Churchill and Sullivan agreed there was a good chance the district would get a 20 percent grant, lowering that number by around $800,000.
They said there was a decent shot that the district could get the maximum $1 million grant from USDA.
Board secretary Katie Gay said that would put the rates around $40 per month.
The board members then discussed the fact that they would have to apply for a loan for the full amount and propose raising rates by the full amount.
If the district gets the grants from USDA and, it hopes, others from sources like the stimulus package, it would have to raise the rates the full $42 initially and would be able to lower them back down when the funding was secured.
This means the rates paid by customers would be lower than those approved.
The project itself would focus on major repairs and replacements of sewer mains in four of the district’s sub-basins, with less broad repairs on “severe deficiencies” in the other three.
All customers who don’t have a “two-way cleanout” would get one at their property line.
Cleanouts help the district work on its side of the system and also allow customers to unclog their side or address backflow issues.
Paul Reuter, another Pace representative, said the new PVC pipes shouldn’t experience any problems for at least 75 years, compared to the current clay pipes, which degrade completely or are invaded by roots that can create blockages in the system.
On the topic of selling the repairs to the public, Reuter said the board should talk about the fact that pieces of the system would have to be replaced as they failed in the near future.
He said spot repairs carried out in that fashion would be more expensive in the long run and the district would also have to pay for cleanup and possibly face more regulations when sewers overflowed.
Director Ruth Jackson said the situation was “kinda like saying your car is working and then all the sudden one day it quits and, if you’re like me and you don’t know that much about what’s under the hood, you think it’s fine until it won’t go.”
Krantz said this kind of project would lower the amount of rainwater and groundwater entering the system and plant by 50 percent, which he argued would extend the life of pumps and other equipment.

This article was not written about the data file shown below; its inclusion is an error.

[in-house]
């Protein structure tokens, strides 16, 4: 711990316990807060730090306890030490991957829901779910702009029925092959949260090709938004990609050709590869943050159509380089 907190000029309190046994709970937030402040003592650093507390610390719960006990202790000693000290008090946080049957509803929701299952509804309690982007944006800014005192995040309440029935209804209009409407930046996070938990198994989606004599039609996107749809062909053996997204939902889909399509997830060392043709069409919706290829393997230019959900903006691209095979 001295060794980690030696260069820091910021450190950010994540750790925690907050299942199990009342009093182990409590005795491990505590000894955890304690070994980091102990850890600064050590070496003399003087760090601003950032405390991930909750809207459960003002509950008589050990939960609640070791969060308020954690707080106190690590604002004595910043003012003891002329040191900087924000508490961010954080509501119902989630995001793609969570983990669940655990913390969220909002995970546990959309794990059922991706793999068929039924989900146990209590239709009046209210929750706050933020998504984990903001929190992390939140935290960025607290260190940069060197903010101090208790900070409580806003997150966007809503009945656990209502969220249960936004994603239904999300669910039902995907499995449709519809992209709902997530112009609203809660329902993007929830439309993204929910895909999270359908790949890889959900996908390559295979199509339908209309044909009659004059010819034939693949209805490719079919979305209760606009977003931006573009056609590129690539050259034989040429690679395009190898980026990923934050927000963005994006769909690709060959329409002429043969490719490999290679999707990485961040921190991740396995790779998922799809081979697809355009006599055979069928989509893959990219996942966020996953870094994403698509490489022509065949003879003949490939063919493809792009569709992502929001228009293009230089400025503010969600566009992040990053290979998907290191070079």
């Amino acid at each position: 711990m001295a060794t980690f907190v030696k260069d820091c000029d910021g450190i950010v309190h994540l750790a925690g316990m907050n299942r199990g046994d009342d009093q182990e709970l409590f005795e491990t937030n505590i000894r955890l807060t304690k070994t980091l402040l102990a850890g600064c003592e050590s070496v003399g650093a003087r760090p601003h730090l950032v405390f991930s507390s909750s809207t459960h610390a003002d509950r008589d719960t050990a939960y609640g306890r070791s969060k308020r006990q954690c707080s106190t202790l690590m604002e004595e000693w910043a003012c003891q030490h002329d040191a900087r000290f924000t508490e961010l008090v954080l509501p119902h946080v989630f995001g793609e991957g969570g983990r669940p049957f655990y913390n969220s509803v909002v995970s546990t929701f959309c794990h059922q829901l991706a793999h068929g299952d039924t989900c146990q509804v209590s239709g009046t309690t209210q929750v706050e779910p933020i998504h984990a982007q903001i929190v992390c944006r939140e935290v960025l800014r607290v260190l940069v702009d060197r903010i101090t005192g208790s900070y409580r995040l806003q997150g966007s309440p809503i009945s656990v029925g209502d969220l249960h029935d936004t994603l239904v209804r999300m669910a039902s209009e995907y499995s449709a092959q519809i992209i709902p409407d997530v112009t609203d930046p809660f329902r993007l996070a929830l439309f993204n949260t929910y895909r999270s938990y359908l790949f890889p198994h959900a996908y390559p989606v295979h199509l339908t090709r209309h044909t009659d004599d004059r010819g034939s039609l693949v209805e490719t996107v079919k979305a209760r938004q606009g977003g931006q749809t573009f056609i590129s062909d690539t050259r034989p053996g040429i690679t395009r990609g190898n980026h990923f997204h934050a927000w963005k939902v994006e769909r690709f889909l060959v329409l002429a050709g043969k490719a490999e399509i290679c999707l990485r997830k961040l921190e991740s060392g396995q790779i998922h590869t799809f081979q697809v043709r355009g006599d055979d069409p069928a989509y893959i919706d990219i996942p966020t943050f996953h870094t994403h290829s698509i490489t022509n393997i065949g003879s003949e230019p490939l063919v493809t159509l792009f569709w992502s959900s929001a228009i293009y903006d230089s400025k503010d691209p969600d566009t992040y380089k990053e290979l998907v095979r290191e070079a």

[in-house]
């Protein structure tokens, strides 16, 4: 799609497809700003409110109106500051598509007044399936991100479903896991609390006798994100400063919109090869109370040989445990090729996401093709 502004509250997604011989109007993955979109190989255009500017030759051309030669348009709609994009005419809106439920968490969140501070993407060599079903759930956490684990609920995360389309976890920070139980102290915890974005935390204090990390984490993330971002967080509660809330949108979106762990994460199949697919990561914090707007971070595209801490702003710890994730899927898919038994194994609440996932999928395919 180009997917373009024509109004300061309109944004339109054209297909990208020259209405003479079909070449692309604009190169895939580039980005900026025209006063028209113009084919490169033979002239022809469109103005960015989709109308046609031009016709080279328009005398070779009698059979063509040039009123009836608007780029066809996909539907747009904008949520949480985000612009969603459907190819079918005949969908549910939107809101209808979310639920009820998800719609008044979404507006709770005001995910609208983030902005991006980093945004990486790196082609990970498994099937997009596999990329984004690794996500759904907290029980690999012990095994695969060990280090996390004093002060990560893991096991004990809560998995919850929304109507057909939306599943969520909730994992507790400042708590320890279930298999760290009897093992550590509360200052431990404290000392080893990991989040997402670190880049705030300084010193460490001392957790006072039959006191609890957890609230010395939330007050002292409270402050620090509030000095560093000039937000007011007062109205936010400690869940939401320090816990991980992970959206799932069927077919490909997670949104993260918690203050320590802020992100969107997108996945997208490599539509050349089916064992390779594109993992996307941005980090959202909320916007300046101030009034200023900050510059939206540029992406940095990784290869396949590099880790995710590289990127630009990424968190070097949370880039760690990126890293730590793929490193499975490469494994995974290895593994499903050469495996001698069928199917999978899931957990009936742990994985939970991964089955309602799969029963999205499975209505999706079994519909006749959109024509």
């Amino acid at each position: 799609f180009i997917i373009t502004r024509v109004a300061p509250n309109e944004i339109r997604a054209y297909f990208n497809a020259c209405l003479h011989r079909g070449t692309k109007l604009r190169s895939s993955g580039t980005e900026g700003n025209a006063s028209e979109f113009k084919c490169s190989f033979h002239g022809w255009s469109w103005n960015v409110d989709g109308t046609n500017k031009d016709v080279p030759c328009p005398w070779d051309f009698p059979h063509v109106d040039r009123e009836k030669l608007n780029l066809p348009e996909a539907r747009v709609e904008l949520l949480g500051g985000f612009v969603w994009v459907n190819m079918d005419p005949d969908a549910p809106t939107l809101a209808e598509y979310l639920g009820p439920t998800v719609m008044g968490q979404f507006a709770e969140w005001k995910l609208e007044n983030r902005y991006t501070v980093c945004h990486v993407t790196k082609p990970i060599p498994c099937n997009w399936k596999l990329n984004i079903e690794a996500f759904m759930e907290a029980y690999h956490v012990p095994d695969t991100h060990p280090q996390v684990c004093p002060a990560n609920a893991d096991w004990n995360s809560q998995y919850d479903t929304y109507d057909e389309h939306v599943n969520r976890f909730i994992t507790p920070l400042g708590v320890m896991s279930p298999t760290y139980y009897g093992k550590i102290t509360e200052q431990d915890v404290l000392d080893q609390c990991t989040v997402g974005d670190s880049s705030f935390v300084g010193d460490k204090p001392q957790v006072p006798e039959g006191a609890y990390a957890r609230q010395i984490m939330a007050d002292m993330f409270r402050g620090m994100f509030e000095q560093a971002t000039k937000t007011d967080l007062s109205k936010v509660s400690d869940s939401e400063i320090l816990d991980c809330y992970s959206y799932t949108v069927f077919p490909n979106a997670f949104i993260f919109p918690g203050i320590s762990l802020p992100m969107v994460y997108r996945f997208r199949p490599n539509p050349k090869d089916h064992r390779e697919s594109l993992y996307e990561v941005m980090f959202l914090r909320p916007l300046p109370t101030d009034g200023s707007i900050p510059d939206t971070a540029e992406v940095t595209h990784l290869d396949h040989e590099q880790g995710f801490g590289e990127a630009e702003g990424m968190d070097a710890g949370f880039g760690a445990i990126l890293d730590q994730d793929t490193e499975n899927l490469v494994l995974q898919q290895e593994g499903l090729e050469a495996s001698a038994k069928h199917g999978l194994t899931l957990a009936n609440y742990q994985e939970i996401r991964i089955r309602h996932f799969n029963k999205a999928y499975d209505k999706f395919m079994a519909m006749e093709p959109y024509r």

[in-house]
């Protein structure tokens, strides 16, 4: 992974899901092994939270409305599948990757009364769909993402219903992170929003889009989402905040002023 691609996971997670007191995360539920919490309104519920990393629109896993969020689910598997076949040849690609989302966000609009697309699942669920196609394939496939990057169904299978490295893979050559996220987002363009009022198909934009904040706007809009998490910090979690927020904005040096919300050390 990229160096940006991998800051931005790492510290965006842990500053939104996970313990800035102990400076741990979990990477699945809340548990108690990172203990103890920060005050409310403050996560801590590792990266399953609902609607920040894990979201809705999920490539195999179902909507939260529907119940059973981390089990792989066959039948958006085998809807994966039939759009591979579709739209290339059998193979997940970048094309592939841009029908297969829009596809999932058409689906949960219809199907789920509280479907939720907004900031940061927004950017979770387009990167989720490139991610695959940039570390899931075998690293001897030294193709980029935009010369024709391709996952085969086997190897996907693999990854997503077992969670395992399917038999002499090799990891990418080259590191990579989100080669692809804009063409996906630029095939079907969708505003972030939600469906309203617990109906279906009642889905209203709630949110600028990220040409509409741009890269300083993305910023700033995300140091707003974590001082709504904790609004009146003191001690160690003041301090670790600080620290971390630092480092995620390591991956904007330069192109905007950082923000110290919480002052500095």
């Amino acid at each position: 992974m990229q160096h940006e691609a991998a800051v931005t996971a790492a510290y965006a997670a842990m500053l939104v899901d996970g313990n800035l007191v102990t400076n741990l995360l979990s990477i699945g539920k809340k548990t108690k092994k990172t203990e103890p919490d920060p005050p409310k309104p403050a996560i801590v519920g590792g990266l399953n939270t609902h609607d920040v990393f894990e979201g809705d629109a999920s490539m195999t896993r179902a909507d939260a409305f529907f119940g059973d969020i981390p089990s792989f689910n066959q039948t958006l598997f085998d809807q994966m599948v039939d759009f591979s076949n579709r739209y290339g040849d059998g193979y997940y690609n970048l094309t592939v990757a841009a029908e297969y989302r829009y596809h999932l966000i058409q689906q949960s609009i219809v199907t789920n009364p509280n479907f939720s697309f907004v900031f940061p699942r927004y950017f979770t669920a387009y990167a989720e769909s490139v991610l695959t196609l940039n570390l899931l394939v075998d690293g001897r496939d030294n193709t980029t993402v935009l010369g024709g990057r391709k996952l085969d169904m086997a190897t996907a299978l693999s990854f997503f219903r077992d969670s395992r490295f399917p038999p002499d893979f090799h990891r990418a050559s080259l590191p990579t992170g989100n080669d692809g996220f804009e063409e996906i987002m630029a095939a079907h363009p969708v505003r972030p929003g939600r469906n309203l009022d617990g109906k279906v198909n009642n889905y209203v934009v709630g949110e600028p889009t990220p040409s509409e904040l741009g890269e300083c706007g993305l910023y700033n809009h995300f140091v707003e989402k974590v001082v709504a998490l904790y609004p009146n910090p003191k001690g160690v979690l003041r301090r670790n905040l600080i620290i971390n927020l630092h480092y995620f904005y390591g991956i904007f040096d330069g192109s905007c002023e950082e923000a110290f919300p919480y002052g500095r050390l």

Sullivan argued another important point for customers to understand was that no significant work had been done on the sewer system since the 1960s.
The board also discussed the possibility that some customers might be asked to make repairs on their side of the property line someday in the distant future to extend the life of the plant, but the directors agreed they couldn’t justify asking for that when there were still issues to address on the district’s end.
Krantz said on a total guess he would say 20 percent of customers might have issues that would need to be addressed years from now.
He said those types of repairs could cost from $500-$3,000 depending on how far a person’s house was from the road.
At a previous consolidation meeting EQSD and QCSD agreed that projects like this would continue to be paid for by people from the original districts that approved the projects, even if the two consolidate.
This means that QCSD ratepayers would vote on the project and would pay for it.
Rate increases for sewer customers require a 50 percent protest vote to be denied, meaning half of all ratepayers, not just half of those who vote, would have to mail in a “no” vote to stop the project.
This year’s rate increase has already occurred; funding for this project won’t be voted on until next year at the earliest.